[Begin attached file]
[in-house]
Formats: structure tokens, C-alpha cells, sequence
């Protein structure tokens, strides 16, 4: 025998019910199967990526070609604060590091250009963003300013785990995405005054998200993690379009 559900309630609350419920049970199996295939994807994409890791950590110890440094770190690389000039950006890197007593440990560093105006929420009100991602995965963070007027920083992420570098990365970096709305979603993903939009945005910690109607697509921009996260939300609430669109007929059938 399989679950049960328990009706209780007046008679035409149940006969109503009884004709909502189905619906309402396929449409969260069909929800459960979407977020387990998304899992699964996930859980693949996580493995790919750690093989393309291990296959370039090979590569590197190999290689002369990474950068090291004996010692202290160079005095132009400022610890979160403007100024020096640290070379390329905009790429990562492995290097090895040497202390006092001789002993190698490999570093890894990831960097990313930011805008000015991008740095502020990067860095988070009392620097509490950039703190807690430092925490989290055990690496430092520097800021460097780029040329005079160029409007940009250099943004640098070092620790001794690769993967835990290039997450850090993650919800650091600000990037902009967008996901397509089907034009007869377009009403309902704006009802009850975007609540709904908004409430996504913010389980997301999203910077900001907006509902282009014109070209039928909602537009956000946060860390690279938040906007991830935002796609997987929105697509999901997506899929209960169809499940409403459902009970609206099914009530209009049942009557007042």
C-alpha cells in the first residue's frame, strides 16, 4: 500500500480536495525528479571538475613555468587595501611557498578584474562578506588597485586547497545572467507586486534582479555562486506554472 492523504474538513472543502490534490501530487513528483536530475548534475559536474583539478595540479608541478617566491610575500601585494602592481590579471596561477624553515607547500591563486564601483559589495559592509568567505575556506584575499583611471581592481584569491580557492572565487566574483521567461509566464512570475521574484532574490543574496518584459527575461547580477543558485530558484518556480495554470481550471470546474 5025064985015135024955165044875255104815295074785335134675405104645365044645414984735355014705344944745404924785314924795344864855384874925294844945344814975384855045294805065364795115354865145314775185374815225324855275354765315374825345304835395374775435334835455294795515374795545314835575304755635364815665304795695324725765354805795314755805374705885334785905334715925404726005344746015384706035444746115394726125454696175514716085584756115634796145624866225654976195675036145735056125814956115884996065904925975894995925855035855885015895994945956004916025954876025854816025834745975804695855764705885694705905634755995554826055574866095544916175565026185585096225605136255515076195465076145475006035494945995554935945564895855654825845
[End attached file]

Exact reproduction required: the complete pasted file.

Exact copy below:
[in-house]
Formats: structure tokens, C-alpha cells, sequence
């Protein structure tokens, strides 16, 4: 025998019910199967990526070609604060590091250009963003300013785990995405005054998200993690379009 559900309630609350419920049970199996295939994807994409890791950590110890440094770190690389000039950006890197007593440990560093105006929420009100991602995965963070007027920083992420570098990365970096709305979603993903939009945005910690109607697509921009996260939300609430669109007929059938 399989679950049960328990009706209780007046008679035409149940006969109503009884004709909502189905619906309402396929449409969260069909929800459960979407977020387990998304899992699964996930859980693949996580493995790919750690093989393309291990296959370039090979590569590197190999290689002369990474950068090291004996010692202290160079005095132009400022610890979160403007100024020096640290070379390329905009790429990562492995290097090895040497202390006092001789002993190698490999570093890894990831960097990313930011805008000015991008740095502020990067860095988070009392620097509490950039703190807690430092925490989290055990690496430092520097800021460097780029040329005079160029409007940009250099943004640098070092620790001794690769993967835990290039997450850090993650919800650091600000990037902009967008996901397509089907034009007869377009009403309902704006009802009850975007609540709904908004409430996504913010389980997301999203910077900001907006509902282009014109070209039928909602537009956000946060860390690279938040906007991830935002796609997987929105697509999901997506899929209960169809499940409403459902009970609206099914009530209009049942009557007042």
C-alpha cells in the first residue's frame, strides 16, 4: 500500500480536495525528479571538475613555468587595501611557498578584474562578506588597485586547497545572467507586486534582479555562486506554472 492523504474538513472543502490534490501530487513528483536530475548534475559536474583539478595540479608541478617566491610575500601585494602592481590579471596561477624553515607547500591563486564601483559589495559592509568567505575556506584575499583611471581592481584569491580557492572565487566574483521567461509566464512570475521574484532574490543574496518584459527575461547580477543558485530558484518556480495554470481550471470546474 5025064985015135024955165044875255104815295074785335134675405104645365044645414984735355014705344944745404924785314924795344864855384874925294844945344814975384855045294805065364795115354865145314775185374815225324855275354765315374825345304835395374775435334835455294795515374795545314835575304755635364815665304795695324725765354805795314755805374705885334785905334715925404726005344746015384706035444746115394726125454696175514716085584756115634796145624866225654976195675036145735056125814956115884996065904925975894995925855035855885015895994945956004916025954876025854816025834745975804695855764705885694705905634755995554826055574866095544916175565026185585096225605136255515076195465076145475006035494945995554935945564895855654825845